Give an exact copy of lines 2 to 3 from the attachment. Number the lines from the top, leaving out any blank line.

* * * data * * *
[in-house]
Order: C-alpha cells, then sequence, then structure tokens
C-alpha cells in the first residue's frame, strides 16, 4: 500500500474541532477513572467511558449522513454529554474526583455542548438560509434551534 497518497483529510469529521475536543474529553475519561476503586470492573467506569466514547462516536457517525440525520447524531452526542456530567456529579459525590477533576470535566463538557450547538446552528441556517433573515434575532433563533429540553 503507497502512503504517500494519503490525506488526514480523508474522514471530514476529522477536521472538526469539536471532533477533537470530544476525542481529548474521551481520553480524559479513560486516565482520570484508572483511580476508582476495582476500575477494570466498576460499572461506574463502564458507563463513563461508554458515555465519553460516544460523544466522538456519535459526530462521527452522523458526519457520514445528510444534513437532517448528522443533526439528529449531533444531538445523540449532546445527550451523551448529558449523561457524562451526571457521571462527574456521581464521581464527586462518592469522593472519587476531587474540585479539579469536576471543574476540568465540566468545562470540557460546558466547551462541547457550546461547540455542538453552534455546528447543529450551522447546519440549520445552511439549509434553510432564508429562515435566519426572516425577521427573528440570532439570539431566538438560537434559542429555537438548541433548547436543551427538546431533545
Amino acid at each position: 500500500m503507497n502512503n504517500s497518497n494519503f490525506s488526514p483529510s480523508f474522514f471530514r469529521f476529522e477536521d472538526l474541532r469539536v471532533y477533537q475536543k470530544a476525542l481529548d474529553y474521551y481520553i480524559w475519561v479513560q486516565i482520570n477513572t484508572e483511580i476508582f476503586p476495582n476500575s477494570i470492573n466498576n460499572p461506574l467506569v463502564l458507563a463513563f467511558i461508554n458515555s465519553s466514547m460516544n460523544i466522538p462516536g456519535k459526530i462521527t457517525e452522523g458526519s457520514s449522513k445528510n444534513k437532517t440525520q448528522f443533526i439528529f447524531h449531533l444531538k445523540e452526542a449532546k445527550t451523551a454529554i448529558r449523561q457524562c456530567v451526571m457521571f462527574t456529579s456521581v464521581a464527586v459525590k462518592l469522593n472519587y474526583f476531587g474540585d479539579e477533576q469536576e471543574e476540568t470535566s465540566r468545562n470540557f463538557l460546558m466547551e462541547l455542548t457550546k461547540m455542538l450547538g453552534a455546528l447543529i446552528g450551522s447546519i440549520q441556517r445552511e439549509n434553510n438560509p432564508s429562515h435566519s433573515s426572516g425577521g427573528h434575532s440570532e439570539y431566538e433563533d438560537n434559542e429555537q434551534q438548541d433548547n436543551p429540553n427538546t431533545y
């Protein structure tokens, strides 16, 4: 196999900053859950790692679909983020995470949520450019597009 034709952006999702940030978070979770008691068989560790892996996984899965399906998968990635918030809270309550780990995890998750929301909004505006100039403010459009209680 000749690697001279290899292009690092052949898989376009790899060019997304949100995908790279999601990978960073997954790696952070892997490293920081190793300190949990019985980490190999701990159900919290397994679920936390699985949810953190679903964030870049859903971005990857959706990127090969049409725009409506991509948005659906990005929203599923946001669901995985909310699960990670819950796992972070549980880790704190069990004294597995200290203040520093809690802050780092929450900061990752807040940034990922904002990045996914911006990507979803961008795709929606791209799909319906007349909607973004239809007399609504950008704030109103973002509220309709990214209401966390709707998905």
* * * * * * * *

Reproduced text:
Order: C-alpha cells, then sequence, then structure tokens
C-alpha cells in the first residue's frame, strides 16, 4: 500500500474541532477513572467511558449522513454529554474526583455542548438560509434551534 497518497483529510469529521475536543474529553475519561476503586470492573467506569466514547462516536457517525440525520447524531452526542456530567456529579459525590477533576470535566463538557450547538446552528441556517433573515434575532433563533429540553 503507497502512503504517500494519503490525506488526514480523508474522514471530514476529522477536521472538526469539536471532533477533537470530544476525542481529548474521551481520553480524559479513560486516565482520570484508572483511580476508582476495582476500575477494570466498576460499572461506574463502564458507563463513563461508554458515555465519553460516544460523544466522538456519535459526530462521527452522523458526519457520514445528510444534513437532517448528522443533526439528529449531533444531538445523540449532546445527550451523551448529558449523561457524562451526571457521571462527574456521581464521581464527586462518592469522593472519587476531587474540585479539579469536576471543574476540568465540566468545562470540557460546558466547551462541547457550546461547540455542538453552534455546528447543529450551522447546519440549520445552511439549509434553510432564508429562515435566519426572516425577521427573528440570532439570539431566538438560537434559542429555537438548541433548547436543551427538546431533545